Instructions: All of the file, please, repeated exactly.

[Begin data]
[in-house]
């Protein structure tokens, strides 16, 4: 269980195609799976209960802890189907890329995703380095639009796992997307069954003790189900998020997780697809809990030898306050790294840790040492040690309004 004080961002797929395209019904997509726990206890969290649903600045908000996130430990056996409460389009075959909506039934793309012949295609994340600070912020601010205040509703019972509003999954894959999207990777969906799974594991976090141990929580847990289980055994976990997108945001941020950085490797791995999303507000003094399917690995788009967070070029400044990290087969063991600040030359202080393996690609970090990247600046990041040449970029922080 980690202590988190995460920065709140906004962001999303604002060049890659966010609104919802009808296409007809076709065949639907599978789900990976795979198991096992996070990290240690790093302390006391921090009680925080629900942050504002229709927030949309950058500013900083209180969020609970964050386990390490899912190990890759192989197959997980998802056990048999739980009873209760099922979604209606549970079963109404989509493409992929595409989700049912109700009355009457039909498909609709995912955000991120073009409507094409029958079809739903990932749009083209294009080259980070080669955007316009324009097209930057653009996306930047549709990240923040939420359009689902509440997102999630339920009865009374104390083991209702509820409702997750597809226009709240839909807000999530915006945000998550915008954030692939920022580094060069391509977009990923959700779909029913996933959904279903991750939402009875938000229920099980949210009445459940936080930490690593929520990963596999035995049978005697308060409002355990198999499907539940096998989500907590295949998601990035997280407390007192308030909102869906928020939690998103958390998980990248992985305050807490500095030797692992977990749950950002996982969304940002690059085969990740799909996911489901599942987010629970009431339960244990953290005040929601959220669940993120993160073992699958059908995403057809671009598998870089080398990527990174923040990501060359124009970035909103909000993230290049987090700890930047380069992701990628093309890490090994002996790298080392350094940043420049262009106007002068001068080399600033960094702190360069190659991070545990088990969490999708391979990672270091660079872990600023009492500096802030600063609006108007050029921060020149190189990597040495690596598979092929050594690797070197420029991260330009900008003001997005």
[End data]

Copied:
[in-house]
């Protein structure tokens, strides 16, 4: 269980195609799976209960802890189907890329995703380095639009796992997307069954003790189900998020997780697809809990030898306050790294840790040492040690309004 004080961002797929395209019904997509726990206890969290649903600045908000996130430990056996409460389009075959909506039934793309012949295609994340600070912020601010205040509703019972509003999954894959999207990777969906799974594991976090141990929580847990289980055994976990997108945001941020950085490797791995999303507000003094399917690995788009967070070029400044990290087969063991600040030359202080393996690609970090990247600046990041040449970029922080 980690202590988190995460920065709140906004962001999303604002060049890659966010609104919802009808296409007809076709065949639907599978789900990976795979198991096992996070990290240690790093302390006391921090009680925080629900942050504002229709927030949309950058500013900083209180969020609970964050386990390490899912190990890759192989197959997980998802056990048999739980009873209760099922979604209606549970079963109404989509493409992929595409989700049912109700009355009457039909498909609709995912955000991120073009409507094409029958079809739903990932749009083209294009080259980070080669955007316009324009097209930057653009996306930047549709990240923040939420359009689902509440997102999630339920009865009374104390083991209702509820409702997750597809226009709240839909807000999530915006945000998550915008954030692939920022580094060069391509977009990923959700779909029913996933959904279903991750939402009875938000229920099980949210009445459940936080930490690593929520990963596999035995049978005697308060409002355990198999499907539940096998989500907590295949998601990035997280407390007192308030909102869906928020939690998103958390998980990248992985305050807490500095030797692992977990749950950002996982969304940002690059085969990740799909996911489901599942987010629970009431339960244990953290005040929601959220669940993120993160073992699958059908995403057809671009598998870089080398990527990174923040990501060359124009970035909103909000993230290049987090700890930047380069992701990628093309890490090994002996790298080392350094940043420049262009106007002068001068080399600033960094702190360069190659991070545990088990969490999708391979990672270091660079872990600023009492500096802030600063609006108007050029921060020149190189990597040495690596598979092929050594690797070197420029991260330009900008003001997005």